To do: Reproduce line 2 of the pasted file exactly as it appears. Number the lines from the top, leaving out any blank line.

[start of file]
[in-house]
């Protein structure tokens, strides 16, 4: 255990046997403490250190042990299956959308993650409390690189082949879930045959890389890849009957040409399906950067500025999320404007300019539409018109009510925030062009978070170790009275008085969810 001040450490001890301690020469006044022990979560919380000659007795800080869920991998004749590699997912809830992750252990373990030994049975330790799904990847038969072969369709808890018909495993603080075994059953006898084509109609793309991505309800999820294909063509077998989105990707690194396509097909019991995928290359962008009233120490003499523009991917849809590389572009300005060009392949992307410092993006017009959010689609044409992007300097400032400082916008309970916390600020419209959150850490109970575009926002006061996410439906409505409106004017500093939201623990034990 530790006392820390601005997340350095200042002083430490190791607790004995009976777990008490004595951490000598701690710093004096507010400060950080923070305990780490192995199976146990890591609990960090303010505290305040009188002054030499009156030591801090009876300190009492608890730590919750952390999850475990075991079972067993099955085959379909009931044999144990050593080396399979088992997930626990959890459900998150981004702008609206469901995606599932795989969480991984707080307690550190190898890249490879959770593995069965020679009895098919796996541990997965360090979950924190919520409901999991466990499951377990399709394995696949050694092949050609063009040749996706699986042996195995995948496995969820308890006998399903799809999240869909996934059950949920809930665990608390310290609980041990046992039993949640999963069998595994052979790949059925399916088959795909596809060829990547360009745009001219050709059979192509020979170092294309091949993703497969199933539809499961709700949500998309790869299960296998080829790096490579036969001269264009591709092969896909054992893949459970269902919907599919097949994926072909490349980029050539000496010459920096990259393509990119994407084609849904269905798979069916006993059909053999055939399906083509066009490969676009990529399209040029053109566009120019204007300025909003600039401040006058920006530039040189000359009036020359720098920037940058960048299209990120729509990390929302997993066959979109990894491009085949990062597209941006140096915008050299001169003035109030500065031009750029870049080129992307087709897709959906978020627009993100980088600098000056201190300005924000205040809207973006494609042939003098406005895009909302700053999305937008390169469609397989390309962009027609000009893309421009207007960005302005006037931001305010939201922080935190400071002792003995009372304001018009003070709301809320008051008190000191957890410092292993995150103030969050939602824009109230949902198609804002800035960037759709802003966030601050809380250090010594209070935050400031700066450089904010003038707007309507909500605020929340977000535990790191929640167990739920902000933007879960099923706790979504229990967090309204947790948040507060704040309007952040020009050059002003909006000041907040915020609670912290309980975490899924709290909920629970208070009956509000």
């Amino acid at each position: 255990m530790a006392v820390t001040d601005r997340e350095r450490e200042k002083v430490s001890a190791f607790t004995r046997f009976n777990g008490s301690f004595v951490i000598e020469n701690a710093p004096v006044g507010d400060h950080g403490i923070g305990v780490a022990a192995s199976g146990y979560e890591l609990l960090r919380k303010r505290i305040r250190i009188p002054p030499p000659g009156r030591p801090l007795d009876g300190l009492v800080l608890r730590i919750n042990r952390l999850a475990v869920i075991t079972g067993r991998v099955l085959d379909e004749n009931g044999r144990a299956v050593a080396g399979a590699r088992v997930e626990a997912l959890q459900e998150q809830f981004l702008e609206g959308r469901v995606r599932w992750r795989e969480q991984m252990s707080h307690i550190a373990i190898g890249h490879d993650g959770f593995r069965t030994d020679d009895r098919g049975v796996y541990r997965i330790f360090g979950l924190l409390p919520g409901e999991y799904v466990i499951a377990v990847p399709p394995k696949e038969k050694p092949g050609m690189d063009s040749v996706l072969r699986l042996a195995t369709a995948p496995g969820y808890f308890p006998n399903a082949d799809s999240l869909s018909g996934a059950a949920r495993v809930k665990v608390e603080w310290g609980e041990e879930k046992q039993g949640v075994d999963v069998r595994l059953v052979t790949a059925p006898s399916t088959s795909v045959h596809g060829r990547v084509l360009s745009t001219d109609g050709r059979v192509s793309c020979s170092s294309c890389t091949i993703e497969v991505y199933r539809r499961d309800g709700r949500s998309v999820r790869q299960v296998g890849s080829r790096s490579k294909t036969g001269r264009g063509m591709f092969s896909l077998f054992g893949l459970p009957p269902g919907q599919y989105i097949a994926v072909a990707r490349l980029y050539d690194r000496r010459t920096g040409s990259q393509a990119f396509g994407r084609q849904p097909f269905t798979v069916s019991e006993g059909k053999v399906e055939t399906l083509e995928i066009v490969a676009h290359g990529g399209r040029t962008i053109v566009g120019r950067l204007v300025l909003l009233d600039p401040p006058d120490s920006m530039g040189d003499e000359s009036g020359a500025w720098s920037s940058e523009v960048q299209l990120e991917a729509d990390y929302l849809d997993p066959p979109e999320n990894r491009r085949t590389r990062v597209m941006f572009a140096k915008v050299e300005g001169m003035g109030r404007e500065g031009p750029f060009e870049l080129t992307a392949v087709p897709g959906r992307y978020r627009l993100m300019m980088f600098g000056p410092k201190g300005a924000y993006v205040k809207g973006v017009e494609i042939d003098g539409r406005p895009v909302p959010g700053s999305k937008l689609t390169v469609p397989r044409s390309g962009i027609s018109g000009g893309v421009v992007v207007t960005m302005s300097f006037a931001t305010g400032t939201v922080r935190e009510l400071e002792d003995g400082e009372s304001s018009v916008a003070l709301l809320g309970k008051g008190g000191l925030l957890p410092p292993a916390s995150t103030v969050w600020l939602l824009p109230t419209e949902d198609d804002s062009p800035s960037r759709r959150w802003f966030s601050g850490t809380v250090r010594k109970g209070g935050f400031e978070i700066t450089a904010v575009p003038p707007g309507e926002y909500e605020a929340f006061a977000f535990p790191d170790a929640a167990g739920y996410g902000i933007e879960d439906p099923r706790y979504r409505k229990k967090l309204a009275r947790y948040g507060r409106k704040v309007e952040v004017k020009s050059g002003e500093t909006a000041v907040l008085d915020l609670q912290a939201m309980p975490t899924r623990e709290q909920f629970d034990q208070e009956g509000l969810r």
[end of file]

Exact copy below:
């Protein structure tokens, strides 16, 4: 255990046997403490250190042990299956959308993650409390690189082949879930045959890389890849009957040409399906950067500025999320404007300019539409018109009510925030062009978070170790009275008085969810 001040450490001890301690020469006044022990979560919380000659007795800080869920991998004749590699997912809830992750252990373990030994049975330790799904990847038969072969369709808890018909495993603080075994059953006898084509109609793309991505309800999820294909063509077998989105990707690194396509097909019991995928290359962008009233120490003499523009991917849809590389572009300005060009392949992307410092993006017009959010689609044409992007300097400032400082916008309970916390600020419209959150850490109970575009926002006061996410439906409505409106004017500093939201623990034990 530790006392820390601005997340350095200042002083430490190791607790004995009976777990008490004595951490000598701690710093004096507010400060950080923070305990780490192995199976146990890591609990960090303010505290305040009188002054030499009156030591801090009876300190009492608890730590919750952390999850475990075991079972067993099955085959379909009931044999144990050593080396399979088992997930626990959890459900998150981004702008609206469901995606599932795989969480991984707080307690550190190898890249490879959770593995069965020679009895098919796996541990997965360090979950924190919520409901999991466990499951377990399709394995696949050694092949050609063009040749996706699986042996195995995948496995969820308890006998399903799809999240869909996934059950949920809930665990608390310290609980041990046992039993949640999963069998595994052979790949059925399916088959795909596809060829990547360009745009001219050709059979192509020979170092294309091949993703497969199933539809499961709700949500998309790869299960296998080829790096490579036969001269264009591709092969896909054992893949459970269902919907599919097949994926072909490349980029050539000496010459920096990259393509990119994407084609849904269905798979069916006993059909053999055939399906083509066009490969676009990529399209040029053109566009120019204007300025909003600039401040006058920006530039040189000359009036020359720098920037940058960048299209990120729509990390929302997993066959979109990894491009085949990062597209941006140096915008050299001169003035109030500065031009750029870049080129992307087709897709959906978020627009993100980088600098000056201190300005924000205040809207973006494609042939003098406005895009909302700053999305937008390169469609397989390309962009027609000009893309421009207007960005302005006037931001305010939201922080935190400071002792003995009372304001018009003070709301809320008051008190000191957890410092292993995150103030969050939602824009109230949902198609804002800035960037759709802003966030601050809380250090010594209070935050400031700066450089904010003038707007309507909500605020929340977000535990790191929640167990739920902000933007879960099923706790979504229990967090309204947790948040507060704040309007952040020009050059002003909006000041907040915020609670912290309980975490899924709290909920629970208070009956509000």